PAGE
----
Border Terrier

AKC Terrier Group


Photo copyright © Cook PhoDOGraphy. All rights reserved.

Photo copyright © Cook PhoDOGraphy. All rights reserved.

The Border Terrier was originally bred in the Cheviot Hills area near the border between England and Scotland to help farmers drive predatory foxes from their dens and kill them. This sturdy little fellow has long enough legs and enough stamina to keep up with a horse, even though he is quite small. The bold little Border Terrier has also been used to hunt marten, otter, and the fierce badger. Due to his winning personality, adaptability, and friendliness, the breed is highly esteemed as a companion dog today, yet he can still serve as a fine farm dog, helping to control vermin. The Border Terrier was officially recognized by the British Kennel Club in 1920 and by the AKC in 1930.


The Border Terrier is a small, spunky terrier with a coarse, wiry double coat. He has an “otter” head, with a somewhat short muzzle, black nose, dark eyes, and small ears that fold forward into a “V” shape. Legs are long. The tail is relatively short and tapers from a thicker base to the tip. It is carried level with the back unless the dog is very excited. The Border Terrier comes in red, blue and tan, and grizzle and tan. White on the feet is not allowed, but small patches of white are permissible on the chest. The coat usually needs stripping twice a year. Most Border Terriers are slightly heavier than the AKC standard calls for.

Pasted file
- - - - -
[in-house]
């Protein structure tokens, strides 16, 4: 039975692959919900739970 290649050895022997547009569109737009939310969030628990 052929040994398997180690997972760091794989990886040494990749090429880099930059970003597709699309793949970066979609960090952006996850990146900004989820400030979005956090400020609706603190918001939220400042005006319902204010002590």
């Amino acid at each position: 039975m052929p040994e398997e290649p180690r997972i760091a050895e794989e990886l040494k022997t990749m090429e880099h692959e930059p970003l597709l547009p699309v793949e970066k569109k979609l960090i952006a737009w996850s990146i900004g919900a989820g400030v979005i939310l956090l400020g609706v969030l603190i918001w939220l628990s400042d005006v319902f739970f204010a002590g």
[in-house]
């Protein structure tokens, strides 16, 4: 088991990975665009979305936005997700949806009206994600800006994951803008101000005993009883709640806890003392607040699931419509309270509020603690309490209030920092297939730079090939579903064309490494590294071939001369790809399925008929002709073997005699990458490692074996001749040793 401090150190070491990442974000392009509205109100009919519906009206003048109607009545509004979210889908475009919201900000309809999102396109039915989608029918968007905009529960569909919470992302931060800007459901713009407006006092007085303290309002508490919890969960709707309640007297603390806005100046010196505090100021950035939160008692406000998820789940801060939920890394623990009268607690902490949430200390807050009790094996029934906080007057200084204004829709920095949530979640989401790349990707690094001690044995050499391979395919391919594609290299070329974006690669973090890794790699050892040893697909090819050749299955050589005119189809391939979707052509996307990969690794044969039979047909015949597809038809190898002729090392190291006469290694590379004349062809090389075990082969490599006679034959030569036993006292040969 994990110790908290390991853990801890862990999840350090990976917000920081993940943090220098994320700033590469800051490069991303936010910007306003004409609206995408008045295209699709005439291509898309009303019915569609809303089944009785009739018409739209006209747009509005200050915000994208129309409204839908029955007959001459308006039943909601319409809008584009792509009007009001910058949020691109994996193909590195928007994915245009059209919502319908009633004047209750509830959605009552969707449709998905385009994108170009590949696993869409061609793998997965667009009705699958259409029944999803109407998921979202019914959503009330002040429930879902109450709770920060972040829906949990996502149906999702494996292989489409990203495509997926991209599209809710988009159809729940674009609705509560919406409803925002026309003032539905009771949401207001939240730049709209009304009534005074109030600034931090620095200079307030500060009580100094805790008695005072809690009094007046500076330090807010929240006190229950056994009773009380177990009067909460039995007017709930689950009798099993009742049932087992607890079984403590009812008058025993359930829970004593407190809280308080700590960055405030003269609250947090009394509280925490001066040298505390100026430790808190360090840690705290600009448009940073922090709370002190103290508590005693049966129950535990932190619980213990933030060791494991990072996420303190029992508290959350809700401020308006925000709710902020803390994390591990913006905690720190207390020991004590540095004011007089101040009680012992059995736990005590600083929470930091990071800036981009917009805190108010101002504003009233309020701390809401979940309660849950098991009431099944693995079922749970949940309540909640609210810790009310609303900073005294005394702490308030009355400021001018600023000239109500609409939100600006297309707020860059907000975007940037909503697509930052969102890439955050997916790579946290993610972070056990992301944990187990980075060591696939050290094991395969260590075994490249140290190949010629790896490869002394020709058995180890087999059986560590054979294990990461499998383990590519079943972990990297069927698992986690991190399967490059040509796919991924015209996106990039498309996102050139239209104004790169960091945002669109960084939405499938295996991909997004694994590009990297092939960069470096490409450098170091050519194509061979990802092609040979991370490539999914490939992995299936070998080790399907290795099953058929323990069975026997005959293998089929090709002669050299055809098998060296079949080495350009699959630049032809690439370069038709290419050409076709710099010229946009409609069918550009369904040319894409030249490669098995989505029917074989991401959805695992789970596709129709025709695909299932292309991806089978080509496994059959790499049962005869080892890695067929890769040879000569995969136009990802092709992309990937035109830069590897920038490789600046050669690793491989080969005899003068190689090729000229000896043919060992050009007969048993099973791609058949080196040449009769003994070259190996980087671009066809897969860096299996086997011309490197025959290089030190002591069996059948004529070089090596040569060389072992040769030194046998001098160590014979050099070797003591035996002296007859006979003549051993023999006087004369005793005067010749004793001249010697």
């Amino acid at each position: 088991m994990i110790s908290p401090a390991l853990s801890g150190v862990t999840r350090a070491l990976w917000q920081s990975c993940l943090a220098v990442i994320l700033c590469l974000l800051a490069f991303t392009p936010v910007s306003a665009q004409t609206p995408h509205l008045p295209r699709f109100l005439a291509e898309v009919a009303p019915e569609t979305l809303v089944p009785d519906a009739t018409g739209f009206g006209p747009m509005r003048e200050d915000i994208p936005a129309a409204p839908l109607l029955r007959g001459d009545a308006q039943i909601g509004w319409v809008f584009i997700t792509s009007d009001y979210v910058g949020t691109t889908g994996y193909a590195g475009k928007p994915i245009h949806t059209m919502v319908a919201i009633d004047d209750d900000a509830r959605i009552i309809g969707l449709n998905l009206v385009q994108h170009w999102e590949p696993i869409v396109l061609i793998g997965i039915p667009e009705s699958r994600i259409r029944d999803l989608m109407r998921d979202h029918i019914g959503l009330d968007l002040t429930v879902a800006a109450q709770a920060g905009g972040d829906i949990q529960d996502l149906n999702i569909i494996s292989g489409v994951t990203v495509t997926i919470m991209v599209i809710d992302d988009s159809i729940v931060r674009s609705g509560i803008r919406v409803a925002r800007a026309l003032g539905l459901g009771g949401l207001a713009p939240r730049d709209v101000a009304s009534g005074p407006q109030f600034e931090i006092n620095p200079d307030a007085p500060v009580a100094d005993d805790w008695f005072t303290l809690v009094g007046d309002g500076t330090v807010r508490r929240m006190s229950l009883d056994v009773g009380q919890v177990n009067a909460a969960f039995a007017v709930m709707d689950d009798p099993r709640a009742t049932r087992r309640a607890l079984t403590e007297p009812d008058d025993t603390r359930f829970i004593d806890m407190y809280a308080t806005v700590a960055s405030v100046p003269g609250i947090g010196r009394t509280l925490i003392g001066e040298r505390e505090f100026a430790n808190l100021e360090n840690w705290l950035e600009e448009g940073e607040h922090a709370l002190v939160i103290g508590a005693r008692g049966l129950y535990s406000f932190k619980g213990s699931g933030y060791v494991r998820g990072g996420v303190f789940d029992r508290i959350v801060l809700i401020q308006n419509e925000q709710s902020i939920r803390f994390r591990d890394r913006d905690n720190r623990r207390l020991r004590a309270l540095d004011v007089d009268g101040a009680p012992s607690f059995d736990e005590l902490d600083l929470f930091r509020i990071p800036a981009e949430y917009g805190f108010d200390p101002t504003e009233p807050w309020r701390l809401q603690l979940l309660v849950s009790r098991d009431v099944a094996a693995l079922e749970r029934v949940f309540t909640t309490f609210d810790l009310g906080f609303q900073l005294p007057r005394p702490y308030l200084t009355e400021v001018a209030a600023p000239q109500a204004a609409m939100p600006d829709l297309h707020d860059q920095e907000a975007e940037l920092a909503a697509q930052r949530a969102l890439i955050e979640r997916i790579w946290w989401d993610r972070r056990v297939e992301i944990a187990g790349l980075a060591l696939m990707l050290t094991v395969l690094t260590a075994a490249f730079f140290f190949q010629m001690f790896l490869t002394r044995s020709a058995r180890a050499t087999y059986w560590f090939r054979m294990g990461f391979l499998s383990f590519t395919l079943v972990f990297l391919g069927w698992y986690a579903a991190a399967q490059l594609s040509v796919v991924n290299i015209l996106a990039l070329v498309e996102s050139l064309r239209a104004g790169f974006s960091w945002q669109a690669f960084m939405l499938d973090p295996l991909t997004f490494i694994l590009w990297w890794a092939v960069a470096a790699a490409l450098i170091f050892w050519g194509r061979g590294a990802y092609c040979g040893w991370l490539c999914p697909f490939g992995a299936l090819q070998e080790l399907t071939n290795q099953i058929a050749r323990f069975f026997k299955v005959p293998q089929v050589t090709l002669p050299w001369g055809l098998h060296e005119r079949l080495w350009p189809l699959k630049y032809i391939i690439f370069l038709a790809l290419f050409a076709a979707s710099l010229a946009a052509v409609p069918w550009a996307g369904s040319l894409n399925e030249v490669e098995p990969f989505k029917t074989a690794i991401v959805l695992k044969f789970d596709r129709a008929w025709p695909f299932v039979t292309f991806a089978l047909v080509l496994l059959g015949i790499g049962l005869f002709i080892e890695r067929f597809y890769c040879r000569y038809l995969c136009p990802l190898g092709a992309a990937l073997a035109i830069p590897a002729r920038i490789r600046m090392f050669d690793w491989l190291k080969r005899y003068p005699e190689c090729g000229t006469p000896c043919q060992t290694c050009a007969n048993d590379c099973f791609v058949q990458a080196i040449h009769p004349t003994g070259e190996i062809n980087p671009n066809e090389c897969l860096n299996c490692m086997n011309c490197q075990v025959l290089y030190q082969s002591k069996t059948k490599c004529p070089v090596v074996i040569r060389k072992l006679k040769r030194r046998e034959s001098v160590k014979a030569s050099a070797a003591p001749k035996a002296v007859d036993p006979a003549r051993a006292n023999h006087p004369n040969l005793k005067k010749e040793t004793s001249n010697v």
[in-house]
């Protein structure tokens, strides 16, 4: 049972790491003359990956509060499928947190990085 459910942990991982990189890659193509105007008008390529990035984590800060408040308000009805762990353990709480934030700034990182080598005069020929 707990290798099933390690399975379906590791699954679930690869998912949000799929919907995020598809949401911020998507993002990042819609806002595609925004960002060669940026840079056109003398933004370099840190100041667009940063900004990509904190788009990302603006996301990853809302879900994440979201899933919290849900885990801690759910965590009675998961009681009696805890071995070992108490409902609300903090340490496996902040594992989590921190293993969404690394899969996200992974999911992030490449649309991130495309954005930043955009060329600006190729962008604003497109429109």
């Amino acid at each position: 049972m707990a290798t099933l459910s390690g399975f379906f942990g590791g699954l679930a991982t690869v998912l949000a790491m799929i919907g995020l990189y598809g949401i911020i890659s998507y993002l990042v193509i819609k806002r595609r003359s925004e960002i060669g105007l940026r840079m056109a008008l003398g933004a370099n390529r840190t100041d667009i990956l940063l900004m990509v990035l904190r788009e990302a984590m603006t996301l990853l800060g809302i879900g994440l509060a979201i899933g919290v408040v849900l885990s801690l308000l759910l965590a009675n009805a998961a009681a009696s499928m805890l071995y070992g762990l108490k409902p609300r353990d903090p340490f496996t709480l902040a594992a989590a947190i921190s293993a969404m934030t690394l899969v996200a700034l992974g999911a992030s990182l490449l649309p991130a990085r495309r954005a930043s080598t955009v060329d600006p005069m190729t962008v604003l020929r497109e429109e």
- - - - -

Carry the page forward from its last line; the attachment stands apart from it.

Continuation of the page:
Key Facts

  • Height: 10 to 12 in.
  • Size: Small
  • Weight: 13 to 15-1/2 lbs. (male); 11-1/2 to 14 lbs. (female)
  • Availability: Difficult to find
  • Talents: Hunting, tracking, watchdog, agility, competitive obedience, and performing tricks


Sheds very lightly; needs weekly brushing and plucking of long hair every month or so. Border Terriers like to dig, and must be securely fenced in. Many owners use freestanding dog runs or additional reinforcement along the bottoms of their fences. Border Terriers may get themselves stuck in tight holes, though they can usually wriggle their way out. Not trustworthy with rats, hamsters, rabbits, or birds, but will generally get along with other dogs. If you have two Border Terriers, it is best to have a male and a female. This breed does not do well when left alone all day. If the puppy is raised with cats, family cats will not generally be a problem. The dog should not be trusted with other people’s cats. The Border Terrier is relatively insensitive to pain and shows few signs of illness, so the owner should watch this breed’s health carefully.


Alert and lively, but mild-mannered. Loves children. Wants to please, so is relatively easy to train. A hardy, scruffy little terrier and a bold hunter. Socialize well and get puppies used to loud noises and city situations while still young to avoid excessive timidity. Will bark, but is not aggressive. Might even go home with the burglar! Puppies are very active, but they mellow as adults.


  • Children: Excellent with children
  • Friendliness: Loves everyone
  • Trainability: Easy to train
  • Independence: Needs people a lot
  • Dominance: Low
  • Other Pets: Generally good with other dogs; do not trust with non-canine pets
  • Combativeness: Not generally dog-aggressive
  • Noise: Average barker
  • Indoors: Moderately active indoors
  • Owner: Good for novice owners


  • Grooming: Regular grooming needed
  • Trimming and Stripping: Some trimming or stripping (little skill required)
  • Coat: Wiry coat
  • Shedding: Very light
  • Exercise: Moderate exercise needed
  • Jogging: A good jogging companion
  • Apartments: Will be OK in an apartment if sufficiently exercised
  • Outdoor Space: A small yard is sufficient
  • Climate: Does well in most climates
  • Longevity: Long (15 or more years)

Useful Links

AKC® Border Terrier Breed Standard

Border Terrier Breed Club

Search for a Breeder

Rescue Organizations

Books about the Border Terrier

Border Terrier Gifts